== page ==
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The Art of... the Vermont Brain Bee 

click to enlarge Students participate in the practical quiz portion of the Bee - COURTESY OF LISA BERNARDIN
  • courtesy of lisa bernardin
  • Students participate in the practical quiz portion of the Bee

Most people have participated in a spelling bee at some point in their academic career. But a brain bee? Unlikely.

For 10 years, though, high schoolers in Vermont have had the opportunity to test their knowledge of neuroscience during the annual Vermont Brain Bee. In February, 48 students from seven area high schools — some clad in jeans and T-shirts, others in ties and button-downs — gathered in a large classroom at University of Vermont's Medical Education Center to compete. The event started with a multiple-choice test, an oral exam and a practical quiz, in which competitors had to identify parts of the human brain.

In the afternoon, eight Brain Bee finalists — students with the top scores on the morning exams — competed in a final oral round, scrawling answers to questions on a paper hidden inside a folder, then revealing their answers to the judges simultaneously. A few difficult questions elicited nervous laughter. One of them: "The basis of functional magnetic resonance imaging techniques is the relationship between neuron functions and ________." (The answer: blood flow.)

Burlington High School senior Vilena Lee emerged victorious. Lee is the president of the BHS Neuroscience Club, which has just four members. She said she fell in love with the subject after learning about all of the processes that take place inside the brain in mere milliseconds. "It's amazing to me how thinking and memory have specific chemical reactions that can be traced back to very specific regions of the brain," she said. Lee prepared for the Bee by studying the texts on which the questions were based — an online booklet entitled "Neuroscience: Science of the Brain" and the book Brain Facts, published by the Society for Neuroscience — and by playing a lot of the online quiz game Kahoot!

click to enlarge Brain Bee winner Vilena Lee (center) with second place finisher Isabelle Petrucci of Essex High School (left) and third place finisher Grace Widelitz of Middlebury Union High School - COURTESY OF LISA BERNARDIN
  • courtesy of lisa bernardin
  • Brain Bee winner Vilena Lee (center) with second place finisher Isabelle Petrucci of Essex High School (left) and third place finisher Grace Widelitz of Middlebury Union High School

Essex High School senior Kate Connolly was another Bee participant. She said she especially enjoyed the practical part of the competition, where students had to identify the parts of the brain — using a real human brain. That kind of thing doesn't make her squeamish, she said. "'Grey's Anatomy' has been a big part of that." Since January, she's led an afterschool club for fourth and fifth graders in Essex, teaching them about the brain, then doing craft projects, like making neurons out of pom-poms, pipe cleaners and beads, and sculpting brain lobes out of salt dough.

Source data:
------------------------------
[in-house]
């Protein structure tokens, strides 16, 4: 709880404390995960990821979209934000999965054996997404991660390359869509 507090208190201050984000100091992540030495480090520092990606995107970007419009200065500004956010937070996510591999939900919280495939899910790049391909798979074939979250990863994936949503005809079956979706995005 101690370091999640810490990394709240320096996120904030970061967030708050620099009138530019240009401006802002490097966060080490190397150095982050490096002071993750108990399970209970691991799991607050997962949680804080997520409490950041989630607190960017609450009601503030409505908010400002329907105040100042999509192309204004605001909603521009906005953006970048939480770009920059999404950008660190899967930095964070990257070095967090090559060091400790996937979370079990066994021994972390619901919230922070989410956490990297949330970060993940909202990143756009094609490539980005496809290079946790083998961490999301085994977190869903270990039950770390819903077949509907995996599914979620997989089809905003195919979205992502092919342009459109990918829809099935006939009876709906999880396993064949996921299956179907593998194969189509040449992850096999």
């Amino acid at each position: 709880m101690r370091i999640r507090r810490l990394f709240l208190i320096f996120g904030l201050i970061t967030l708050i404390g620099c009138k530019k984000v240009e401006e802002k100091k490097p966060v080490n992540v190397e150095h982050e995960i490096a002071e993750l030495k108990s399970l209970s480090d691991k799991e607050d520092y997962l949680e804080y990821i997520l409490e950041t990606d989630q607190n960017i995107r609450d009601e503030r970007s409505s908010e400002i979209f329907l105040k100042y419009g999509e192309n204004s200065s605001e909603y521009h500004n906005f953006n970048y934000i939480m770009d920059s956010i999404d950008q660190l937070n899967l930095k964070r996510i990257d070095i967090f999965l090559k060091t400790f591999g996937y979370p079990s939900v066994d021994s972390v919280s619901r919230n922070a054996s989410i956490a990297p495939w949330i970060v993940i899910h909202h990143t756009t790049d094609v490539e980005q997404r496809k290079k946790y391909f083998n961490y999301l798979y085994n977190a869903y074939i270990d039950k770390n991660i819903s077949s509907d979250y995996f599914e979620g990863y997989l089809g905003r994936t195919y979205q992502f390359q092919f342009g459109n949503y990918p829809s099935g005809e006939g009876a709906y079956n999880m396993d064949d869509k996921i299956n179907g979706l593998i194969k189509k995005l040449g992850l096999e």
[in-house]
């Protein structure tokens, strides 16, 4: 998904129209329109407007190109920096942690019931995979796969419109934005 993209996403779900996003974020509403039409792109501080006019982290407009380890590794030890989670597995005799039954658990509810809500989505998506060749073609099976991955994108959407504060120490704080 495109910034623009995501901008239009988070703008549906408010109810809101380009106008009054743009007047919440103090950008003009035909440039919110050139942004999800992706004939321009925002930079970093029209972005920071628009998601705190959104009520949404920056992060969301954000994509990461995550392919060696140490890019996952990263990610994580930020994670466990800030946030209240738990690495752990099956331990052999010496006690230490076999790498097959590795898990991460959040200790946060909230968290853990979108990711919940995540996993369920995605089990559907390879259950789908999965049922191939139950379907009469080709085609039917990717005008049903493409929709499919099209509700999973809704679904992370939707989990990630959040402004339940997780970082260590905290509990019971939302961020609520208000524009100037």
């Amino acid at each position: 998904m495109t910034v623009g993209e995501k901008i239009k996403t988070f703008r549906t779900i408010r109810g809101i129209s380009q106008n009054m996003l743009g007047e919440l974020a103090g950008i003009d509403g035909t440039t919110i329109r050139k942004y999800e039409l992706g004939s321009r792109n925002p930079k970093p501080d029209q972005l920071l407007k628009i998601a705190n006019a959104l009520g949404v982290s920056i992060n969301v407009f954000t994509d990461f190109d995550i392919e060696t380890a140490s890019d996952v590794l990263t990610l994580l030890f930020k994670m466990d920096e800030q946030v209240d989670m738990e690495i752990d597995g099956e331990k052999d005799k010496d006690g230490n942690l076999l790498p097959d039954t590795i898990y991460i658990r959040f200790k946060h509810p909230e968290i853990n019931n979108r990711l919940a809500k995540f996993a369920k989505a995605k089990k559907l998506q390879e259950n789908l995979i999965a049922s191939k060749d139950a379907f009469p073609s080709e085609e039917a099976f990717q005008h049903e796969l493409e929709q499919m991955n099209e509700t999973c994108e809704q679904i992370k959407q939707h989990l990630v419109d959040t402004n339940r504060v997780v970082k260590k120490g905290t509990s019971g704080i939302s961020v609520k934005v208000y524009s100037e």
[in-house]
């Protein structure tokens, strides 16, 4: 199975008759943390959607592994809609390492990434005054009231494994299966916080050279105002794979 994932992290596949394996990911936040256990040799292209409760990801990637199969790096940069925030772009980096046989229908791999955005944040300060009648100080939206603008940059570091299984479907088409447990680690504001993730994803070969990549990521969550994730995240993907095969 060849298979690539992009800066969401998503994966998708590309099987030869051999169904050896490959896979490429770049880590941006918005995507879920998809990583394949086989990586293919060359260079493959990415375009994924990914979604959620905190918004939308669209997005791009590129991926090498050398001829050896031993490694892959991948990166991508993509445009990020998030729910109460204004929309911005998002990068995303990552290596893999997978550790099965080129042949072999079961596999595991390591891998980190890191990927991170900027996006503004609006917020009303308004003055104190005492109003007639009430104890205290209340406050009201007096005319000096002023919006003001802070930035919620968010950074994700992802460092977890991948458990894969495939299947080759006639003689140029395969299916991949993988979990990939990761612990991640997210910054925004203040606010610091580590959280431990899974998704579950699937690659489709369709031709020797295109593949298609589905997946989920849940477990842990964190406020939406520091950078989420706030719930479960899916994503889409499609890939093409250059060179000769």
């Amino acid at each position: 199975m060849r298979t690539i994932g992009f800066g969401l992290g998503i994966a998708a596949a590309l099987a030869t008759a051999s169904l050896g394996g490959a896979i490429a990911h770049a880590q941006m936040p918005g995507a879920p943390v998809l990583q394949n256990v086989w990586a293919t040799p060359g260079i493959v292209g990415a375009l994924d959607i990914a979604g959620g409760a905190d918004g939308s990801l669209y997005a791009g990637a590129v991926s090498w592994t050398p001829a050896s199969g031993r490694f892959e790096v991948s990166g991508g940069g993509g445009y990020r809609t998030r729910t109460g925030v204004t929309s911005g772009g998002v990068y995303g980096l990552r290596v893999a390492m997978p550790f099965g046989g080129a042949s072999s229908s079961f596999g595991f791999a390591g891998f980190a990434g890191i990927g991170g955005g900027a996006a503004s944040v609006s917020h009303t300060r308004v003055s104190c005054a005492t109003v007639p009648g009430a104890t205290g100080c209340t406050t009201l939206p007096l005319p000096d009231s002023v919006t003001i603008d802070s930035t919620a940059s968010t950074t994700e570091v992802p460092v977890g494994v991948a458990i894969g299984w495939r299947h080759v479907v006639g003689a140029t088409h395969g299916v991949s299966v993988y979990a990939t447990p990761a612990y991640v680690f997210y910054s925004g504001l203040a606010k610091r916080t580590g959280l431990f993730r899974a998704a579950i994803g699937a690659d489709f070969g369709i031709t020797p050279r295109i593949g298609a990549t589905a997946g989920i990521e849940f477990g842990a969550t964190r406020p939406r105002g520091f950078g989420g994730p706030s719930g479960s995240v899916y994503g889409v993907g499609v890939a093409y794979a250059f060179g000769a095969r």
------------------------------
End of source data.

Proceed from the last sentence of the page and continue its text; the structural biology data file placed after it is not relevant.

The USA Brain Bee was founded in 1998 by University of Maryland professor Dr. Norbert Myslinksi. But it wasn't until 2010 that Middlebury resident Lisa Bernardin started the Vermont chapter of the Brain Bee. Bernardin, a traumatic brain injury survivor, had teenage children at the time. She read about the national Brain Bee in a medical journal and thought Vermont kids should have the opportunity to learn more about neuroscience.

The Brain Bee isn't just about competition. Students also have the chance to learn from experts in the field. In the morning, psychologists presented neurological and psychiatric case studies, playing the roles of patient and clinician, to help students learn how to differentiate between conditions like psychosis and post-traumatic stress disorder, and delirium and dementia.

Following a pizza lunch, Dr. Hugh Garavan, a professor in UVM's Department of Psychiatry, spoke about the Adolescent Brain Cognitive Development Study, which he's helming in Vermont. The 10-year study — the largest long-term study of brain development and child health in the United States — involves 21 sites and 11,874 children, who were recruited as 9- and 10-year-olds. He also touched on research he's done about how cannabis affects the teenage brain.

Afterward, a panel of UVM neuroscience majors fielded questions about college and careers from the high schoolers.

A big smile spread across Lee's face when she was announced as the winner, and her fellow competitors clapped and cheered. Lee said she hopes to major in neuroscience in college, then get a PhD in behavioral science. But first, she'll travel to Penn State College of Medicine in April, where she'll represent Vermont in the USA Brain Bee Championship.

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